And when they learned we were planning a season of programmes from Latin America they raced off to Venezuela to try to beat us to a much-coveted interview with the maverick President Chavez. So persistent were their efforts that they got themselves arrested, and apparently annoyed El Presidente so much that he decided to speak out - to Newsnight.

    You can see his interview and the rest of our season on Latin American politics, culture and art on Newsnight, all next week.

  • CLICK HERE TO READ PREVIOUS COLUMNS

    This is why I get my news from BBC. I live in the Southern US, and none of our "fair and balanced" news outlets reported on this march.
    Mr David Patterson, Nashville, TN, USA

    It gave me some faith back. The first real report since Moore's Fahrenheit 9/11. I have total respect for the guy that admitted driving over the child. Soul destroying stuff!
    Crass DJ, Brighton

    Glad to see the media is finally listening to the experiences of real American soldiers. All too often all we hear is political rhetoric.
    Alia Arif, Manchester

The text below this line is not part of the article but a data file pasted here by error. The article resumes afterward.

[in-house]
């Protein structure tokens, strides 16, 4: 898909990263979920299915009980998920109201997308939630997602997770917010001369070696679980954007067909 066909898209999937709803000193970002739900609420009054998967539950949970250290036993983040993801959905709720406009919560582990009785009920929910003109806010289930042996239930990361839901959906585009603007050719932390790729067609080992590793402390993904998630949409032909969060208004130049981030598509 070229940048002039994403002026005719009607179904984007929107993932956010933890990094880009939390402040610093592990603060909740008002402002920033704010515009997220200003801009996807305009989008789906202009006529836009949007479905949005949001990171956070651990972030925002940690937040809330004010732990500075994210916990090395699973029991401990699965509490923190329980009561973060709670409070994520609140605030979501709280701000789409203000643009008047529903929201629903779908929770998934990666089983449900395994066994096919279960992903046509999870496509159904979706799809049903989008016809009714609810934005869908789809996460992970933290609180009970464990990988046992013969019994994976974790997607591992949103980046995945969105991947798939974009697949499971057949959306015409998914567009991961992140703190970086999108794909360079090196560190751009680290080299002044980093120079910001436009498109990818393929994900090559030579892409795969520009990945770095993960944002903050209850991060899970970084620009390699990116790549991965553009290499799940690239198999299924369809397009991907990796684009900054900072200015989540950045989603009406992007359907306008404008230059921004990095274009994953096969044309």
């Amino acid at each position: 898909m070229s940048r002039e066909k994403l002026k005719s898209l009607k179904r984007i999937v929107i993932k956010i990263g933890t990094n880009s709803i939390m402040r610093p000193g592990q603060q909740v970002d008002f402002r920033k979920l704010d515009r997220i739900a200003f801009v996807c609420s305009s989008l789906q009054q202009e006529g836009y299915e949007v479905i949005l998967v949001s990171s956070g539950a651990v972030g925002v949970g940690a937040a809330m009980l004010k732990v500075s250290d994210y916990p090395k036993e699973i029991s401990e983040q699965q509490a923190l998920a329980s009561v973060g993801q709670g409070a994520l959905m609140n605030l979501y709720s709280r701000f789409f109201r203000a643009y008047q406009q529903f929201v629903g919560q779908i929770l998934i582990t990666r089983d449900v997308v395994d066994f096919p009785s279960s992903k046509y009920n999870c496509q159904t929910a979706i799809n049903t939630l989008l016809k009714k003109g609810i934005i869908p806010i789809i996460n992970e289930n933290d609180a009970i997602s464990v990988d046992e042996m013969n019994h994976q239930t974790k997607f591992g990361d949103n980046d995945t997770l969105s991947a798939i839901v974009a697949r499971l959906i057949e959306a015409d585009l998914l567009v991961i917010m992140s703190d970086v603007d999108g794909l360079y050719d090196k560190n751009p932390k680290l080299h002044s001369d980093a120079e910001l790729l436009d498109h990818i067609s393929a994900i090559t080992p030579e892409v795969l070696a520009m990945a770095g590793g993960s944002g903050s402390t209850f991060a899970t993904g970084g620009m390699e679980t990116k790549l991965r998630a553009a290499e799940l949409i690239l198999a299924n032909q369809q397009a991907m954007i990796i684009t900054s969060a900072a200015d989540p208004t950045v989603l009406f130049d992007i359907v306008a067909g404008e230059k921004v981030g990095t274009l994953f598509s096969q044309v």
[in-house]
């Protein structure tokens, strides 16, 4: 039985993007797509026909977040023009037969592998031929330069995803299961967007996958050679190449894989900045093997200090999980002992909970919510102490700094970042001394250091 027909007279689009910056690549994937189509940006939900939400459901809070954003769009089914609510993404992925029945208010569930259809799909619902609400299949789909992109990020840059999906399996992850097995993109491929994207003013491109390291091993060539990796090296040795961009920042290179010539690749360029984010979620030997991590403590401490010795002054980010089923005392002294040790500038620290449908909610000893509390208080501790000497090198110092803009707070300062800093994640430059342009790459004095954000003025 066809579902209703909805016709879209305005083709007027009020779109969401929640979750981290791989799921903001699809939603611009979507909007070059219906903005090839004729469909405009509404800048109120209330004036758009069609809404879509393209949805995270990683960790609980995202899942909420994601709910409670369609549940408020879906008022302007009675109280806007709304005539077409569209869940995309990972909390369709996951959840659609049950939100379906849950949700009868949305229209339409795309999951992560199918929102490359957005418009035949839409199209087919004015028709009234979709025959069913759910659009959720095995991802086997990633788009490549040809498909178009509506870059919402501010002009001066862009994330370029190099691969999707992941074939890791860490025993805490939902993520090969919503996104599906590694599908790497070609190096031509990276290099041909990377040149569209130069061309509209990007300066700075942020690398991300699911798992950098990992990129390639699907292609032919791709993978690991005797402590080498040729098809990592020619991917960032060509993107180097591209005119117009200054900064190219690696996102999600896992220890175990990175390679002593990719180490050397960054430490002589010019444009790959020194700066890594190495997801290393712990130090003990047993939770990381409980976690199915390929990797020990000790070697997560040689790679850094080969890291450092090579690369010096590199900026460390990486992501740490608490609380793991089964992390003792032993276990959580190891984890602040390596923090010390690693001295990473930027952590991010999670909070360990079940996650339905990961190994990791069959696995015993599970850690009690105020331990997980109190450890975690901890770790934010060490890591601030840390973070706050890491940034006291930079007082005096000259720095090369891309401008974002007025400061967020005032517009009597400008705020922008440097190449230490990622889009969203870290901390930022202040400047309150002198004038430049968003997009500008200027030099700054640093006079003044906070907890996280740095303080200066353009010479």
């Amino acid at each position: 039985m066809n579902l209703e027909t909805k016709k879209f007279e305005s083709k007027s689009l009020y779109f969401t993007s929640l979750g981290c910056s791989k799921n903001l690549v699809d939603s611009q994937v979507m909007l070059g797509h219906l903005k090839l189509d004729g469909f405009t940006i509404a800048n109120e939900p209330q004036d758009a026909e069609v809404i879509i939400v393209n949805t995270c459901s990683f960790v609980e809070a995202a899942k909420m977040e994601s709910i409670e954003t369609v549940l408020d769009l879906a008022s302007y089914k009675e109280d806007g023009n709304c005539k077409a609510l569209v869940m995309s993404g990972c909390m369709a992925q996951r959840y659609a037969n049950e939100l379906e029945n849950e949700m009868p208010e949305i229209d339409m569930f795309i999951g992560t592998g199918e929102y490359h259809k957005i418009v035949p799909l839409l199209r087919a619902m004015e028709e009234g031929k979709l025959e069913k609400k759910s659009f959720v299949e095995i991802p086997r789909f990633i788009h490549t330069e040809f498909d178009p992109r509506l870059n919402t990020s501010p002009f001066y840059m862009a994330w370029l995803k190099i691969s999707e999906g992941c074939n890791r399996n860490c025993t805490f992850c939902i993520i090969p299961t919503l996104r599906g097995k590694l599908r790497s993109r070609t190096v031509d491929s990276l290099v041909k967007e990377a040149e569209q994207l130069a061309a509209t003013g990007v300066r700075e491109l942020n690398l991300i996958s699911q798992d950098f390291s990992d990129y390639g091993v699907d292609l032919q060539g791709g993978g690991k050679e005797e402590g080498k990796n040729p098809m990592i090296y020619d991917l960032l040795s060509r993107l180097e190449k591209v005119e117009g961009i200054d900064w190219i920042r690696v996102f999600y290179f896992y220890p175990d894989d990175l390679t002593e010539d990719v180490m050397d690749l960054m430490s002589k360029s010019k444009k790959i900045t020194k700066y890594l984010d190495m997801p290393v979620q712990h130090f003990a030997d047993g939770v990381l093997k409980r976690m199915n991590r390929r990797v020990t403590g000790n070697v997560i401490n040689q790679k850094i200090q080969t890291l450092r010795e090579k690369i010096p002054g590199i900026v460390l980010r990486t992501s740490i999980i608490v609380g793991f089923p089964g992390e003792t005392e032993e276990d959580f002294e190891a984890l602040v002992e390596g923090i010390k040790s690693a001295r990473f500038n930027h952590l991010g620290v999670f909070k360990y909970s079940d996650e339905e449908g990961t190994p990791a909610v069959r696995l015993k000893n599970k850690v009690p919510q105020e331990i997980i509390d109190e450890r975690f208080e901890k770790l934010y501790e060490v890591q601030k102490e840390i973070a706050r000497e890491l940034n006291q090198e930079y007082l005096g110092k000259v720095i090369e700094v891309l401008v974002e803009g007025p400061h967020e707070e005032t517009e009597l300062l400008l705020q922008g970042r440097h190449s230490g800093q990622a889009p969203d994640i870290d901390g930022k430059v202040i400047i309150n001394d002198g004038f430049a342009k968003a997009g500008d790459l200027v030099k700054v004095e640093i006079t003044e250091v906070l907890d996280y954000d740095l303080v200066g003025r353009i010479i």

The item on the Iraq veterans showed those at the lower end of the moral spectrum within the military. These people, crying and wailing and giving graphic accounts of brutality, were sickening to watch. IF they were telling the truth about innocent farmers being "shot up" and spades planted on the dead, then why didn't they report the miscreants to the military police authorities, their political representatives, the press? No, I am sorry, I simply do not believe them. They joined the military willingly, many of them to benefit from the free education offered to military veterans. Did they think they would not be required to enter a war situation and earn the pay and benefits? They are a disgrace to their country and the many hundreds of thousands brave and honourable American service personnel who have served and continue to serve the cause of freedom - as people in this country and the continent of Europe should acknowledge.